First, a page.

Twenty till and the old man shuffles in from the boardwalk, starts paging through the tattoo shop’s flash art books. Just another grizzled Boomer with a patchy beard and decaying motorcycle boots. Lydia’s about to point out the sign–last customer served thirty minutes before close–but she reconsiders. She needs the money more than she needs to close on time. He limps over and shoves the book across the counter, pointing with a dirty fingernail at a predictable pin-up illustration, big tits and a tacky mouth. “This is what I want, just like this,” he says. He lifts up his sweatshirt, smacks his ribcage. Most of his torso is already covered in tattoos. Crude, ugly lines. “Running out of real estate,” he says, “so how about here?”
“It’ll hurt,” she says. Ribs always do.
“I’m counting on it.”
So she shrugs and tells him to take a seat, but as she traces the pin-up with stencil fluid she feels his eyes on her, oozing like an oil slick. “You’re running out of space too,” he says. “What’s a nice girl like you doing this for, inked all over like them ghetto bangers?”
Lydia keeps her back to him. Creeps come with the job. “Nice girl,” she says. “Hey buddy, don’t assume.” But she glances down, taking in his pale, vacant eyes. “Do I know you?” Something about his voice, the sandpaper scratch of it. She tightens her calf muscle just to feel the hard outline of the revolver in her boot, a dangerous security blanket.
“Nah. I’d remember a fine ass like that.”
He takes off his shirt, and that’s when she realizes.
Holy fucking Mary.
His right arm.
She’d recognize this guy anywhere.
The faded half skull, half hand grenade tattoo just inside his elbow, leering over a banner with curving Latin script.
She remembers all of it: ski-masked and strung out, the guy slammed into her father’s tattoo shop, demanded all the cash in the register, like some fucking cartoon robber. He got what he wanted, shooting Jimmy St. Clair in the chest on the way out while Lydia stood there stupefied, ten years old and watching the black and white tiled floor turn dirty red as her dad bled out. Four bullets for two hundred bucks.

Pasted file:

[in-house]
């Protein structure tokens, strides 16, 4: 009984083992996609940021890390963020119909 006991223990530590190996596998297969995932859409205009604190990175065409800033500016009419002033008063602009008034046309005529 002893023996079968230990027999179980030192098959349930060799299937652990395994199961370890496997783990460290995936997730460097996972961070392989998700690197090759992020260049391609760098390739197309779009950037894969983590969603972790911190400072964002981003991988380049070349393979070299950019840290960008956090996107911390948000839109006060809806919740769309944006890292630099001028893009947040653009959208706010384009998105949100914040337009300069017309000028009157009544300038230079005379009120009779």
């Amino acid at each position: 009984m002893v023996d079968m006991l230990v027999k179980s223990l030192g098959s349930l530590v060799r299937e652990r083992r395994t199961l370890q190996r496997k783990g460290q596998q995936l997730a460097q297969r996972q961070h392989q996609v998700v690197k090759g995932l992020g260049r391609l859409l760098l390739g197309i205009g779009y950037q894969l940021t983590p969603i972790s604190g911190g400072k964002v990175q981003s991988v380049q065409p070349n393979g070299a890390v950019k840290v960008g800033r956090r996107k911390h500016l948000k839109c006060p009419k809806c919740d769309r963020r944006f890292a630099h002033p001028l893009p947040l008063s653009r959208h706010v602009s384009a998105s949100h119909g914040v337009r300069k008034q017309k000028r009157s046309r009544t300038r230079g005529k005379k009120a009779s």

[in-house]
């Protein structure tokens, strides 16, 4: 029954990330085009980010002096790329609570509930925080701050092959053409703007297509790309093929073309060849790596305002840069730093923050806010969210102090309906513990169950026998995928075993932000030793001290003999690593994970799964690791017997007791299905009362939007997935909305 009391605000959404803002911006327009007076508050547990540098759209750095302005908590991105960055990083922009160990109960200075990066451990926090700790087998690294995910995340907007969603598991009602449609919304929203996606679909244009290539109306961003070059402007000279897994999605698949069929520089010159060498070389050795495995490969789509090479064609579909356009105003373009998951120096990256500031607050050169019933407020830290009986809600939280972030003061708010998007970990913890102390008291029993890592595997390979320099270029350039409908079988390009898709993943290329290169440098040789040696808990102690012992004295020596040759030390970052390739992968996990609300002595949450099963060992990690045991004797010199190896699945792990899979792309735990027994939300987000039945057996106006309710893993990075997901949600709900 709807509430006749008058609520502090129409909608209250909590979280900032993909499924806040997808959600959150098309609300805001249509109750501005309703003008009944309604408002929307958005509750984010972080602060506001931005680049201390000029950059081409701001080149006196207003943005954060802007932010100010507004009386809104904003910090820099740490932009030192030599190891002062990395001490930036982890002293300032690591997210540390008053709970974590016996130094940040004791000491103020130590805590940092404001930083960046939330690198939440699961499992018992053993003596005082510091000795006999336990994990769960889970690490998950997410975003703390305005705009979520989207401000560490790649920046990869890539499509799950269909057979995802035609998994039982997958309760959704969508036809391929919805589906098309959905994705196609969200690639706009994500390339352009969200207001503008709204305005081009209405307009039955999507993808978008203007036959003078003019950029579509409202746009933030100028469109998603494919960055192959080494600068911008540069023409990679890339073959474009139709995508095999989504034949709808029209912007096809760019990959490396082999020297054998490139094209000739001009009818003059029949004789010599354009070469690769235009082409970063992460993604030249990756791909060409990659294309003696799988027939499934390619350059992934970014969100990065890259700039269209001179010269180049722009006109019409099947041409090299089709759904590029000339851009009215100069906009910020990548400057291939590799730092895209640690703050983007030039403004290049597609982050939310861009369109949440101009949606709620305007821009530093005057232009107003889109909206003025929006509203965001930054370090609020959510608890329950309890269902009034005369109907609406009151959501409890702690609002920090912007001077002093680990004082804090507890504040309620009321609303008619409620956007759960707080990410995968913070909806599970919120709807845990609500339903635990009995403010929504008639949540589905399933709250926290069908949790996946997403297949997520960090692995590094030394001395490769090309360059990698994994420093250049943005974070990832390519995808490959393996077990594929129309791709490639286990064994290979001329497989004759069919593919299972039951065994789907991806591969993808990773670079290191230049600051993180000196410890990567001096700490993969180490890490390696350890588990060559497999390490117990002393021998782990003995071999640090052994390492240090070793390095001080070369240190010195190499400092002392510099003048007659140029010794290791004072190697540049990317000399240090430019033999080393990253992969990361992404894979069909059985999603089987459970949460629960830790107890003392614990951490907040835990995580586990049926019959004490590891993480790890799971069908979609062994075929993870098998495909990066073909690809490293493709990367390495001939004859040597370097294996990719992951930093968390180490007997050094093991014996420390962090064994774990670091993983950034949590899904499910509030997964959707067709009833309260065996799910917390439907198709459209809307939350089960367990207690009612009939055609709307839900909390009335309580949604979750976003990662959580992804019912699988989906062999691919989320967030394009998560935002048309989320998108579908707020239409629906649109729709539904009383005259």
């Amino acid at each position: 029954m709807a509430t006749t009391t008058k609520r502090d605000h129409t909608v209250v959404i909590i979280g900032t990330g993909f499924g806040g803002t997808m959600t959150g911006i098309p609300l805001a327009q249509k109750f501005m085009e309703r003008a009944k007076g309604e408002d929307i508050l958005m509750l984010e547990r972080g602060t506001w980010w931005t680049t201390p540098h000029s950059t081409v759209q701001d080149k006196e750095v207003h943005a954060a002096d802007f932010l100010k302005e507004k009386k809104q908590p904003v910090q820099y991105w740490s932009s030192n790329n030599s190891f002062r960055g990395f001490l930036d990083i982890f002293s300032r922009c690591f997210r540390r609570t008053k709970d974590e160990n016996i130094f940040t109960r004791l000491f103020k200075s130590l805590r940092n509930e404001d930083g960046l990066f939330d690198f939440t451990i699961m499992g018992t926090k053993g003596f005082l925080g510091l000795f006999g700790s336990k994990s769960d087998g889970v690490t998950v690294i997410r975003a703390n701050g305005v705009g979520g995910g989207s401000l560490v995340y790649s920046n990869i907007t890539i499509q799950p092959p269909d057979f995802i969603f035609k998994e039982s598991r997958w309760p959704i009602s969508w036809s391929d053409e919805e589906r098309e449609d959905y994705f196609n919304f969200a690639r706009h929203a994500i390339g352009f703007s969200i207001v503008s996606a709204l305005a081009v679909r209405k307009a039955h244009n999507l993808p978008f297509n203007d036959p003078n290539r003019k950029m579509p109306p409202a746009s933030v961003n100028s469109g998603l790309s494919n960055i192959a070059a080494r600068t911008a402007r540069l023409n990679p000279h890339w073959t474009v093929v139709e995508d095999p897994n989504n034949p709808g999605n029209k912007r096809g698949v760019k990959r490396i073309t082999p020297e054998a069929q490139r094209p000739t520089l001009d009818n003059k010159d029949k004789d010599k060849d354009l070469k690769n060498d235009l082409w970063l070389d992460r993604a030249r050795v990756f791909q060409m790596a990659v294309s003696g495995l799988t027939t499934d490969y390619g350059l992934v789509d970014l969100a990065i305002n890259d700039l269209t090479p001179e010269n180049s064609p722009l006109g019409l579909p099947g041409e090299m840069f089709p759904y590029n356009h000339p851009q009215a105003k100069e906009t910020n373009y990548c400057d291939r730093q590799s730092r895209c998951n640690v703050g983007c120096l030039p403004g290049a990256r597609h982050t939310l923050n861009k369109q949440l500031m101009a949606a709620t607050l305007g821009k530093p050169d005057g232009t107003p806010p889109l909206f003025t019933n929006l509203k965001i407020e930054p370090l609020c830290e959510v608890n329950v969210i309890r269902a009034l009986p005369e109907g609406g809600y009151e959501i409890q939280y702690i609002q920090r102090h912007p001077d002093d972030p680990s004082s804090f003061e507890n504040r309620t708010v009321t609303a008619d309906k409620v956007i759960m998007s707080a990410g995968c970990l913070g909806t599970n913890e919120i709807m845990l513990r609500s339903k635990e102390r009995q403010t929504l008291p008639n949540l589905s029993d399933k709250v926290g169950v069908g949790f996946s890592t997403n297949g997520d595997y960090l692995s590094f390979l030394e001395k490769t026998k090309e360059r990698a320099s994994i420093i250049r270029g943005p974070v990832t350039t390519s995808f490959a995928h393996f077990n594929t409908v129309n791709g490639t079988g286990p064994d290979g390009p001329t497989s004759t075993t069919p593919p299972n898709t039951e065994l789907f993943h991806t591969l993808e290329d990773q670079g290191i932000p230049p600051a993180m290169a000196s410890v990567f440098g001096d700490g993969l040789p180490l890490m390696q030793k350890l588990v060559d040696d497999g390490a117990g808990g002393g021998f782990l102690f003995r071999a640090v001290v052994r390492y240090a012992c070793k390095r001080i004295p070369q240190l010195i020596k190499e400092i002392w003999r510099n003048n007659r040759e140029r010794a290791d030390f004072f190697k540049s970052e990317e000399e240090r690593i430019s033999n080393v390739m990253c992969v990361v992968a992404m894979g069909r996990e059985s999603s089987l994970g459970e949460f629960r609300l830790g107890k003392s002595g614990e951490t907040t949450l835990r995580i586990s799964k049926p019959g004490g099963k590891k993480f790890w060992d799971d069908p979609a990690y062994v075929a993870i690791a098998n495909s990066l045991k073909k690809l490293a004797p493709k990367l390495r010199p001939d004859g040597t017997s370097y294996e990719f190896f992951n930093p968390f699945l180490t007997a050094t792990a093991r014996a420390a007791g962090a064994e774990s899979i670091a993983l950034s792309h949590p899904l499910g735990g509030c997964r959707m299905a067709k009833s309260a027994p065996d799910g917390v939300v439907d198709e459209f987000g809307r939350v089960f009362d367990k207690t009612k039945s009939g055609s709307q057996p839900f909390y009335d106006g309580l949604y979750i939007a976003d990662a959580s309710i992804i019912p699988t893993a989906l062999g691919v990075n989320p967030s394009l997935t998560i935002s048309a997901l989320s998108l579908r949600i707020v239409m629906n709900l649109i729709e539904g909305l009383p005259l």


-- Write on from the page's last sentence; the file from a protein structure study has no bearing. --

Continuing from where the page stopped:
Now, they’re alone in the shop, and her skin prickles. But there’s no recognition in his face. And no wonder: twenty years and a few hundred hours of ink on her own skin, she doesn’t look like that helpless kid anymore. A gift, this. Delivered to her by the universe.
Lydia squeezes her leg against the revolver again as she presses the stencil against the piano keys of his ribs, speechless for a millisecond. “Don’t move,” she says finally.
The buzz of her tattoo machine fills the shop while her father’s face fills her vision. Without him, she grew up everywhere and nowhere. Meanwhile, this human garbage lived long and hard and free. She inks the first line, digging in.
“Ooh, you weren’t kidding,” he says. “That’s nice, that’s real nice.”
She inks a curve, her hand vibrating. “You like that?”
“It’s like that song. Hurts so good.”
Lydia wipes the ink away, smudging the stencil. But it doesn’t matter.
“You know what I mean? I bet you do. I bet you like that sweet hurt just like I do.”
She changes position, getting the line down faster. The gun digs into her leg, a sweet hurt of its own.
“You don’t say much.”
“Don’t need to.” She smiles down at her linework. Perfect, as always. The only thing she could ever do right.
She steps away, lets the guy stand up, hobble over to the mirror.
“What the fuck?” he says, leaning in close to the glass.
His torso, red and angry, the black lines like stitches.
Jimmy St. Clair.
“Bitch, are you crazy? Who the hell’s Jimmy St. Clair?”
“You really don’t know?” He stares at her in the mirror. A heavy understanding settles into his eyes when sees the gun in her hand.
“Ars moriendi,” she says. “The art of dying.”
She’s only got two bullets.
But she only needs one.